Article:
Ruth Bader Ginsburg became the first Supreme Court justice to officiate at a same-sex marriage ceremony, and the Department of the Treasury announced that federal tax provisions for married couples would apply to same-sex spouses regardless of their state of residence.[16][17] The New York Police Department was revealed to have spied on several mosques it labeled “terrorist enterprises.”[18] In protest of low wages, eight Paraguayan bus drivers had reportedly nailed themselves to crosses, thousands of American fast-food employees staged a walkout, and four exotic dancers filed suit against Fantasy Gentlemen’s Club in Grand Junction, Colorado.[19][20][21] Dunkin’ Donuts apologized for having a model in blackface promote its “charcoal donut” in Thailand, Italian chocolatier Ferrero withdrew a German ad for white-chocolate kisses featuring the slogans “Yes White Can” and “Germany Votes White,” a black New Jersey high schooler running for student government was found to have sent racist texts to himself, and a Glaswegian man complained to Scottish officials that an Edinburgh chip shop was charging for ketchup but not brown sauce. “It reeks of racism,” he said.[22][23][24][25] KFC Japan announced that it would start selling deep-fried soup, and psychologists determined that people who hate Japan are likely also to hate the fictitious Monahan LPI-800 Compact 2/3-Cubic-Foot 700-Watt Microwave Oven.[26][27]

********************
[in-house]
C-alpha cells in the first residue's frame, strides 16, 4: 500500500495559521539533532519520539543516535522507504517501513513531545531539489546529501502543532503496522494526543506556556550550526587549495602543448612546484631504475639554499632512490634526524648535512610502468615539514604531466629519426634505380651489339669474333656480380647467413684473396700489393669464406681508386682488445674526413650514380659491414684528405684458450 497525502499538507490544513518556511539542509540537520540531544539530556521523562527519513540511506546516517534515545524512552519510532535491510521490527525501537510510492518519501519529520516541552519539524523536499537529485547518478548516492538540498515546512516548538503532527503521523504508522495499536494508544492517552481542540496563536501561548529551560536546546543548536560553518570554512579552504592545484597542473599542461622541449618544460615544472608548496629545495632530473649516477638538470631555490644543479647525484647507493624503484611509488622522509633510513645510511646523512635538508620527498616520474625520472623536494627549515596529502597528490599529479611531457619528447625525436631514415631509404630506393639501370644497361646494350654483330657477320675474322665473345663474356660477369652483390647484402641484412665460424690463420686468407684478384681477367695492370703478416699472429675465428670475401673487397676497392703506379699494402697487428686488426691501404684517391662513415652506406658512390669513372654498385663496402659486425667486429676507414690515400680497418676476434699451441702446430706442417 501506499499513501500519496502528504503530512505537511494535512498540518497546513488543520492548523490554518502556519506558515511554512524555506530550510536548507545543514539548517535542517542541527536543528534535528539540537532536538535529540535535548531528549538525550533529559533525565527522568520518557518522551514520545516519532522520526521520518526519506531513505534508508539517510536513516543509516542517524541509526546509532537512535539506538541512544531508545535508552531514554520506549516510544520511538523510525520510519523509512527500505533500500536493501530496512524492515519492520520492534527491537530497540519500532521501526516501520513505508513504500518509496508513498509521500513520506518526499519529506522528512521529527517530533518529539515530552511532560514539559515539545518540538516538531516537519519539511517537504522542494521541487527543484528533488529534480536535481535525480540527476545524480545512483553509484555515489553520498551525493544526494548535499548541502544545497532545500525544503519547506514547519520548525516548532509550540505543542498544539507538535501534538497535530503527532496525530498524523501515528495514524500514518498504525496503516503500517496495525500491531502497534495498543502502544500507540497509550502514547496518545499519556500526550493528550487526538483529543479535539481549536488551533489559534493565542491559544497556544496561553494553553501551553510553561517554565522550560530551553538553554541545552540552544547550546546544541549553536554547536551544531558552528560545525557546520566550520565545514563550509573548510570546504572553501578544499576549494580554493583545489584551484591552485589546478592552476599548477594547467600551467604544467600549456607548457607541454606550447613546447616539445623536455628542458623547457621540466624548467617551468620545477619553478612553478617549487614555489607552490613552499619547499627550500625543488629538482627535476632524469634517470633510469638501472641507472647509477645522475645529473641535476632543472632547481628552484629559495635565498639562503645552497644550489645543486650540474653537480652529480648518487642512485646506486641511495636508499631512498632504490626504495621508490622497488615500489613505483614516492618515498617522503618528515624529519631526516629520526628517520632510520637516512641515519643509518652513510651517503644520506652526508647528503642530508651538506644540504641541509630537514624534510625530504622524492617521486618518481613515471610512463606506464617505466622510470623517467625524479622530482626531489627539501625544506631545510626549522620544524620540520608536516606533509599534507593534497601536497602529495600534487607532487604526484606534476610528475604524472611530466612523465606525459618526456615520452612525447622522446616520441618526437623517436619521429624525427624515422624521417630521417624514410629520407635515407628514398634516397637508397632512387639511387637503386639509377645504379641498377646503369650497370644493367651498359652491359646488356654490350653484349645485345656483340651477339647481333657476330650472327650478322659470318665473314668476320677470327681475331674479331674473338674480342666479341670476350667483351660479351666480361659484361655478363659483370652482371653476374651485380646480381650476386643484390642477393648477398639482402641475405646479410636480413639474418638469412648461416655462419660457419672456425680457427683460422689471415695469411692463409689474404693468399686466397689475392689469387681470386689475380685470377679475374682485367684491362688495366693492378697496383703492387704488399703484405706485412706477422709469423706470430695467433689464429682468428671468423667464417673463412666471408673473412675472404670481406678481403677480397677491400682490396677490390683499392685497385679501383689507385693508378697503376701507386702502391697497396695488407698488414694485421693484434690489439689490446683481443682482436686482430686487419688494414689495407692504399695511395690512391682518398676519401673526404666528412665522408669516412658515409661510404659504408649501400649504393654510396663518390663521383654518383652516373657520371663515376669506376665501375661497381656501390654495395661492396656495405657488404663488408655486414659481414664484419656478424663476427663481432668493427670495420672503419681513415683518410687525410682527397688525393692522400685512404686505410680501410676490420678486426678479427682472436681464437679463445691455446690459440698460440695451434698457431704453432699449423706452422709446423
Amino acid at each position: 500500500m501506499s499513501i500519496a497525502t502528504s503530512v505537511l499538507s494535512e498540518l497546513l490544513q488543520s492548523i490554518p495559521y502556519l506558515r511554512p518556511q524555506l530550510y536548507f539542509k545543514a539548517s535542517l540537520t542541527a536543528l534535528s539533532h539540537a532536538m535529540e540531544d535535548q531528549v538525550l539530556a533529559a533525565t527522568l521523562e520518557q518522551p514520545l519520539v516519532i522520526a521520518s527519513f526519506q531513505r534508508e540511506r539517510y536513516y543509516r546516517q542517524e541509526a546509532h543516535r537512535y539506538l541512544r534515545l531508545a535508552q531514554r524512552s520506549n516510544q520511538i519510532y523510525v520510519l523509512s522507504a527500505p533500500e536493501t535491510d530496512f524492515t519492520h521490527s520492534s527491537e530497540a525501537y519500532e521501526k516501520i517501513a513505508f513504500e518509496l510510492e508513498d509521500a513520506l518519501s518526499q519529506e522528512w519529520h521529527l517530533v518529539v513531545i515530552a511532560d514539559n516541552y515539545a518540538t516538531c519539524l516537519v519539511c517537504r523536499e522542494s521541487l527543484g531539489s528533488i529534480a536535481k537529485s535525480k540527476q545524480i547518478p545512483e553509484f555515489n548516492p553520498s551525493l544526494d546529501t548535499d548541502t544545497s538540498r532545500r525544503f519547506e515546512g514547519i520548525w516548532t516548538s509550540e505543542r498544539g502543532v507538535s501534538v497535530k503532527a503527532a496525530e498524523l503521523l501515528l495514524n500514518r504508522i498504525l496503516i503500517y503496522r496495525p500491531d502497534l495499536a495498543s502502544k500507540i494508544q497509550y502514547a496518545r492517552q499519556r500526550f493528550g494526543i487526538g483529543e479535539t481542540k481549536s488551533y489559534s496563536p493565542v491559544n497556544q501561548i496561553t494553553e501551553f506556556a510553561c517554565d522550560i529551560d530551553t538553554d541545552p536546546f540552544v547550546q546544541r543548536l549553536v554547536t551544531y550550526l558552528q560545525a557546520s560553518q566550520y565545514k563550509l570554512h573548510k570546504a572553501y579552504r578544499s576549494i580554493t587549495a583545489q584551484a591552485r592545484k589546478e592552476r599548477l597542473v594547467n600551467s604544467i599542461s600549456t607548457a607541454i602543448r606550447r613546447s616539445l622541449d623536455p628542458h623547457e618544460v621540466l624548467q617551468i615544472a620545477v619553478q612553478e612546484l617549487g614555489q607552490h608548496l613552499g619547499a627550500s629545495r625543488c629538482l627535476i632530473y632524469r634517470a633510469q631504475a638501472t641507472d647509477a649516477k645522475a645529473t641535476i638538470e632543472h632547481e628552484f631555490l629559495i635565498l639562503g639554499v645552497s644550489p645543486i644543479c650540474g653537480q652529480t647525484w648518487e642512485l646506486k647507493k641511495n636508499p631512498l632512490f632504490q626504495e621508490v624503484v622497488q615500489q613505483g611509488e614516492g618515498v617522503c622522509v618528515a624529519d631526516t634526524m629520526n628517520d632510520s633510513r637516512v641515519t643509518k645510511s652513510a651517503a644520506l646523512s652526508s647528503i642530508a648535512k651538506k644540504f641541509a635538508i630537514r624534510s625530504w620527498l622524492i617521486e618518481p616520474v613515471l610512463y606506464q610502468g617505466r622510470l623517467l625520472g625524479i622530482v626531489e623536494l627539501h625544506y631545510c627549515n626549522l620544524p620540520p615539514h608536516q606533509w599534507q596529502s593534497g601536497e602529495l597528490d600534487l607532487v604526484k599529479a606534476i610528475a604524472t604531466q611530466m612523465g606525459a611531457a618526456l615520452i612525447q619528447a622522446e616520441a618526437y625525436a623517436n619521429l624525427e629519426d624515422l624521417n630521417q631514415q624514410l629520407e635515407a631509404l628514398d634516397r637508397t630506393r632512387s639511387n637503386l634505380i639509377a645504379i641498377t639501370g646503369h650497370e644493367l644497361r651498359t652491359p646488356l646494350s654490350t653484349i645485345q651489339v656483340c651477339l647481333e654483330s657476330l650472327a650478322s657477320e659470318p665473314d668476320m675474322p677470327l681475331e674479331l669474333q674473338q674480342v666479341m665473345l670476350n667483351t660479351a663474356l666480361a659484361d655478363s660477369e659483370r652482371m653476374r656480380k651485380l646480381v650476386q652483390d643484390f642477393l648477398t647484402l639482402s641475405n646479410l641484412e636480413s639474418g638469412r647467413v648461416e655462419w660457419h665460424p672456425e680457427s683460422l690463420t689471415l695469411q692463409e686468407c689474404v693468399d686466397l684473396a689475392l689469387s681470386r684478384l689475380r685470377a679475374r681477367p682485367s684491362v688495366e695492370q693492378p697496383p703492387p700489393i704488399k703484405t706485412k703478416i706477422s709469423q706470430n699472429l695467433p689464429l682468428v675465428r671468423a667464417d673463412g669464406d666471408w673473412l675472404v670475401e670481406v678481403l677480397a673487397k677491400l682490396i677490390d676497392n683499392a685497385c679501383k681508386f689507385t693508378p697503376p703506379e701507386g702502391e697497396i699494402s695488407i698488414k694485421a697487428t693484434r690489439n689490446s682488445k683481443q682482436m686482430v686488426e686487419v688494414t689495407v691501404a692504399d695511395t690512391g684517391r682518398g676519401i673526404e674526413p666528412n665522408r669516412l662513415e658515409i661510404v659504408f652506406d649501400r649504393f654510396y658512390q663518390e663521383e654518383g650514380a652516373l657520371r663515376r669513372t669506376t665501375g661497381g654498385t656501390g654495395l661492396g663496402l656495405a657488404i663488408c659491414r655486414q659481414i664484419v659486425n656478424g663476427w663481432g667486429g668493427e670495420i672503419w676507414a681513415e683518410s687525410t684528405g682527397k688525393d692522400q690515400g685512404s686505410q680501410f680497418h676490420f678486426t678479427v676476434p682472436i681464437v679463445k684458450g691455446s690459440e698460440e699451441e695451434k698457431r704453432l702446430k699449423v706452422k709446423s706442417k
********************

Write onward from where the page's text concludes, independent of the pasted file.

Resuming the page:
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A University of Washington student moved the hand of another student over the Internet.[28] Swedish scientists confirmed the existence of ununpentium, Austrian molecular biologists successfully grew miniature human brains in a laboratory, and Viennese ethologists determined that female Mus musculus mice choose to mate with multiple virgin males in order to reduce the likelihood of infanticide.[29][30][31] Nine police-dog couples were married in Sri Lanka.[32] A Stockholm man was threatened by a gang of drunken elk, and a New Zealand man was rescued from a remote Australian island where he had been trapped for two weeks by a 20-foot-long crocodile. “We gave him a cold beer,” said the man’s rescuer, “which was probably the wrong thing.”[33][34] Bino, an albino alligator at the São Paulo Aquarium, received acupuncture for his scoliosis, and a former lab chimpanzee named Brent was awarded $10,000 for an abstract tongue painting.[35][36] A Maine lobsterman caught a half-orange, half-brown lobster.[37] Pennsylvania high school sophomore Brandon Silk was hospitalized for anaphylaxis after his classmates failed to honor a request that they not wear Axe body spray, and members of the Franconian Fränkische Bund association expressed concern that German girls were buying cheap foreign-made costumes for Oktoberfest. “At the very latest [the craze will be over],” said a board member, “when a dirndl-making factory burns down in Pakistan.”[38][39]